Illusory Neon Heart
Notice that the yellow fields inside of the heart appear paler than the fields forming the contour of the heart, which appear to be a darker shade of yellow/orange. Right? Wrong. Actually, all of the yellow fields in the figure are identical. Any differences that you see are all in your mind. This effect is called “neon color spreading,” because it resembles the effect of the light spreading from a neon lamp. The neural underpinnings of this effect are not yet understood.

Love and Hate
Even more ambivalent is this mirror-symmetric ambigram of love and hate. Talk about mixed feeling—we hope she brings a mirror on her Valentine’s Day date. There’s even a T-shirt available at

For Coffee and Tea Lovers
“Yuan yang" is a typical Hong Kong beverage mix of tea and coffee, and also a symbol of marriage and love. Sculptor Tsang Cheung-shing has united both concepts in a beautiful ceramic work, in which tea and coffee poured from two stylish cups meet and kiss each other.

Love Is All Around
Romance is not just a concept for humans and voles. This slide shows that love, and illusions, surround us all.

How To File PIL In India!

How To File PIL In India
These days in India, the only way to get things done is to file PILs. Here is how to do it:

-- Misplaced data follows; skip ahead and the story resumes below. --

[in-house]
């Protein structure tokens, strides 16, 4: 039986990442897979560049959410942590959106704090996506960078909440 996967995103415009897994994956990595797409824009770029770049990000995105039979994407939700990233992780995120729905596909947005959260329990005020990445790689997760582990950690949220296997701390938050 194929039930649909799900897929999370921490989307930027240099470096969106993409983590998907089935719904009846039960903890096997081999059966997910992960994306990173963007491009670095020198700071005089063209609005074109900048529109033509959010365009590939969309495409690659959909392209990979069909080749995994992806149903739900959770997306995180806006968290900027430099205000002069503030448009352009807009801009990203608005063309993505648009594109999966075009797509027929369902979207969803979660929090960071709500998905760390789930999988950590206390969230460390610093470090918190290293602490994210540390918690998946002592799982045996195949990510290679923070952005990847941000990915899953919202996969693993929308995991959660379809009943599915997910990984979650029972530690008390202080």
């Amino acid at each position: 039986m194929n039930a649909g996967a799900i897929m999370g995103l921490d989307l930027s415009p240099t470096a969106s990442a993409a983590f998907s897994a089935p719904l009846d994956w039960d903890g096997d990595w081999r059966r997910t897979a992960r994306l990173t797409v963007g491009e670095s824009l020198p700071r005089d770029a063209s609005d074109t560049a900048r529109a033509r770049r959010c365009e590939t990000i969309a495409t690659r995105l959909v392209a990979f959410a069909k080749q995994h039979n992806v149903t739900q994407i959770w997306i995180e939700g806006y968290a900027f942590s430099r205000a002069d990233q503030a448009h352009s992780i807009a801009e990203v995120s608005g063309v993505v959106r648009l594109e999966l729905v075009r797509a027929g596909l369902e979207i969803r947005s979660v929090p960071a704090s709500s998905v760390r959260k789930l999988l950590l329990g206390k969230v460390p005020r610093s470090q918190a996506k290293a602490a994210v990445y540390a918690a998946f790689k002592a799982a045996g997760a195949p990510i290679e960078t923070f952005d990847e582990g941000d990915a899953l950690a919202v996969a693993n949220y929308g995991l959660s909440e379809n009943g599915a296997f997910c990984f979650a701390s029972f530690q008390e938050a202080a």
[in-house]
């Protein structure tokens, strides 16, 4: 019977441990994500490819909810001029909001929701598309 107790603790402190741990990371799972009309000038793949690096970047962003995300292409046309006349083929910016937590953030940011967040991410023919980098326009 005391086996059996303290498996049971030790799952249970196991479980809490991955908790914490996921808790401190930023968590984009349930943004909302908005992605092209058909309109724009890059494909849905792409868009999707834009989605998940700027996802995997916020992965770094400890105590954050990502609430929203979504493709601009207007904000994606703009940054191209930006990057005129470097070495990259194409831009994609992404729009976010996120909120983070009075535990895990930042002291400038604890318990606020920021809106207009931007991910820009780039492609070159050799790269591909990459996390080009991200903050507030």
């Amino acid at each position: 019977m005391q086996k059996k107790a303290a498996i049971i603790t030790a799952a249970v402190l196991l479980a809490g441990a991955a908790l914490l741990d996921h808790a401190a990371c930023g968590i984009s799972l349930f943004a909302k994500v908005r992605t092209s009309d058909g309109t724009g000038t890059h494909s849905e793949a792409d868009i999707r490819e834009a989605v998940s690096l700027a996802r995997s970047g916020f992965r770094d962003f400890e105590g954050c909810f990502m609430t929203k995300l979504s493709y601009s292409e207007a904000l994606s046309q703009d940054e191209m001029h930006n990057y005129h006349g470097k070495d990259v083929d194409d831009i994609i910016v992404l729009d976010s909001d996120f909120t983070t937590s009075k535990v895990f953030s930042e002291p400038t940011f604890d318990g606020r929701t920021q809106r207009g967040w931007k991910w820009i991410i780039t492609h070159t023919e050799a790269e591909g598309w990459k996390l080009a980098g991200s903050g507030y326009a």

1. How can I file a PIL? PIL is filed in the same manner, as a writ petition is filed. If a PIL is filed in a High Court, then two (2) copies of the petition have to be filed (for Supreme Court, then (4+1=5 sets) Also, an advance copy of the petition has to be served on the each respondent, i.e. opposite party, and this proof of service has to be affixed on the petition.The Procedure: A Court fee of Rs. 50, per respondent (i.e. for each number of party, court fees of Rs 50) has to be affixed on the petition. Proceedings, in the PIL commence and carry on in the same manner, as other cases. However, in between the proceedings if the Judge feels that he may appoint the commissioner, to inspect allegations like pollution being caused, trees being cut, sewer problems, etc. After filing of replies, by opposite party, or rejoinder by the petitioner, final hearing takes place, and the judge gives his final decision.2. In which cases, can a PIL be filed? PIL can be filed only in a case where “Public Interest” at large is affected. Merely because, only one person is effected by state inaction is not a reason for PIL.There are some of the possible areas where PIL can be filed.· Where a factory/ industry unit is causing air pollution, and people nearly are getting effected.· Where, in an area/ street there are no street lights, causing inconvenience to commuters.· Where some “Banquet Hall” plays a loud music, in night causing noise pollution.· Where some construction company is cutting down trees, causing environmental pollution.· Where poor people, are affected, because of state government’s arbitrary decision to impose heavy “Tax”. · For directing the police/ Jail authorities to take appropriate decisions in regards to jail reforms, such as segregation of convicts, delay in trial, before the court on remand dates.· For abolishing child labor, and bonded labor.· Where rights of working women are affected by sexual harassment.· For keeping a check on corruption and crime involving holders of high political officer.· For maintaining Roads, Sewer etc in good condition.· For removal of Big Hoarding and signboards from the busy road to avoid traffic problem.3. Who can file the PIL?Earlier it was only a person whose interest was directly affected along with others, whereby his fundamental right is affected who used to file such litigation. Now, the trend has changed, and, any Public-spirited person can file a case (PIL) on behalf of a group of person, whose rights are affected. It is not necessary, that person filing a case should have a direct interest in this PIL.e.g. a person in Mumbai can file a PIL for, some labor workers being exploited in Madhya Pradesh or as someone filed a PIL in supreme court for taking action against a Cracker factory in Sivakasi Tamilnadu, for employing child labor or the case where a standing practicing lawyer filed a PIL for release of 80 under trials in a jail, than the period prescribed as punishment for offence, for which they were tried. It is clear that, any person can file a PIL on behalf of group of affected people. However, it will depend on every facts of case, whether it should be allowed or not.